Manzanita to Gold Beach, OR (272 miles)

Depart lovely Manzanita and drive south along Oregon’s SPECTACULAR coast. After six gorgeous hours, you will arrive at TuTu’Tun Lodge,¬†a very nice fishing lodge on the Rogue River, which is eight miles inland from the Pacific coast. “The Tututni (Tu Tu‚Äô Tunne) Native Americans of the Rogue were the first inhabitants to settle the area. The name of the lodge was inspired by ‘the people of the place by the river’ ‚Äď a rough translation of the Tututni encampment where the lodge now stands,” per TuTu’Tun’s website.

Across River Day 300

TuTu’Tun Lodge

The architectural style of the lodge is Frank Lloyd Wright meets Mission style with a touch of Asian. “The wonderful Northwest textures are everywhere in the cedar beams, fir wainscoting, slate hearths and river rock fireplaces. Even the grass cloth walls evoke a modern take on the plant weavings of the Tututni.” (per TTTL’s website)

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TuTuT’un Lodge’s pool overlooks the peaceful Rogue River.

At dusk, guests gather on the main lodge’s terrace overlooking the winding Rogue River. WONDERFUL hors d’oeuvres are passed as you sip your cocktail, before proceeding into the lodge for dinner. While dining with a table of strangers is not my fav, we had a good time and the meal was as outstanding. The hotel managed to create the feel of a convivial dinner party.

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inside the main lodge at TuTu’Tun, where the meals were DELICIOUS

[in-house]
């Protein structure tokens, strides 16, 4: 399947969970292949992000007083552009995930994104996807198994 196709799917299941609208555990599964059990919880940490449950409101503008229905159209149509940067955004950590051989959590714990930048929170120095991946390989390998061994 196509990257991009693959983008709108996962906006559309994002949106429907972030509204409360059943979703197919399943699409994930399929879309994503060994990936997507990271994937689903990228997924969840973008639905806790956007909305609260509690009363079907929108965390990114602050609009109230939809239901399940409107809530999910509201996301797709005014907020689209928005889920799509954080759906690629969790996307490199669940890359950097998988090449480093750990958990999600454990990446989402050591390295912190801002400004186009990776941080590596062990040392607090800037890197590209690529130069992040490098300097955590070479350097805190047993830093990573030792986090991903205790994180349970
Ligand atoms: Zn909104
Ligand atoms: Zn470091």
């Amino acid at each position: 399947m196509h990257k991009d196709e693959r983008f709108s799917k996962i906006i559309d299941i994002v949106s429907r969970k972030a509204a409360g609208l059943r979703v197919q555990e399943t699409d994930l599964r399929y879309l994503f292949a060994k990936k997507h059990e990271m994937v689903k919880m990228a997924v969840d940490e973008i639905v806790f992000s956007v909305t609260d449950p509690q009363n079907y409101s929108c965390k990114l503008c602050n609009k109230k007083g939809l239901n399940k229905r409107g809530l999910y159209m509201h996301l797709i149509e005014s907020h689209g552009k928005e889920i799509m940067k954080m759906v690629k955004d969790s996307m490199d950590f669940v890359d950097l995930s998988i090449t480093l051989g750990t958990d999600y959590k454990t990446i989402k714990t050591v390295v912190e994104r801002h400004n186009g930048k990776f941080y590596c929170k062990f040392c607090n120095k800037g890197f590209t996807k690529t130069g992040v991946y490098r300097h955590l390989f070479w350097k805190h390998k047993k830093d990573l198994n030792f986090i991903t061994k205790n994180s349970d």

TuTu’Tun is a fishing lodge. We don’t fish…and yet, we had a great time. Why? Because the lodge is upscale (these photos do not do it justice) with lovely flower arrangements sprinkled throughout and nice architecture, as well as beautiful grounds, a big, lush dahlia garden, set on a bucolic winding river. Plus, there are lots of fun things to do: fishing (steelhead salmon, Chinook salmon, silver salmon and Coho), spa-ing, jet boating (really fun!), kayaking, paddle boarding, pool lounging, and hiking. Being fabulously sporty at all times ūüėČ we of course partook in all of these activities, except the fishing, kayaking and paddle boarding.

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Rogue River as seen from TuTuT’un Lodge

After exploring the Rogue River via jet boat, hiking its surrounding trails, and lounging by its pool, continue down Oregon’s wild and lovely coast towards your next stop: California!

IMG_1506 (1)Be watching your inbox for the third and fourth installments of our road trip down the west coast of the US!!

Seattle to San Diego Road Trip: Washington (part 1/4)

We’ve all seen this photo of Seattle. But what if you got on this boat with your car, crossed the water, and drove the entire west coast of the US??? We did just that and it was a blast. Follow me to see what we saw…

Seattle to Forks, WA (138 miles)

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car ferry departing Seattle for Bainbridge Island and the open road! (photo courtesy of rebels-by-bus.net)

The car ferry to Bainbridge Island is a lovely, 30-minute ride.

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Public dock where the car ferry arrives from Seattle onto Bainbridge Island…exhale! (photo courtesy of Bainbridge Island Chamber of Commerce)

Drive from the Bainbridge Island ferry dock, along the north coast of Washington’s Olympic Peninsula, through travel-poster scenes of dense forests shooting up tall mountains, surrounding big lakes.¬†Watch the sights change from big city Seattle, to kids on sailboats, to people-less mountain scenes, then beaches and dense rain forests.

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The Olympic Peninsula looks this good in real life! (photo courtesy of Olympic Peninsula Visitor Bureau)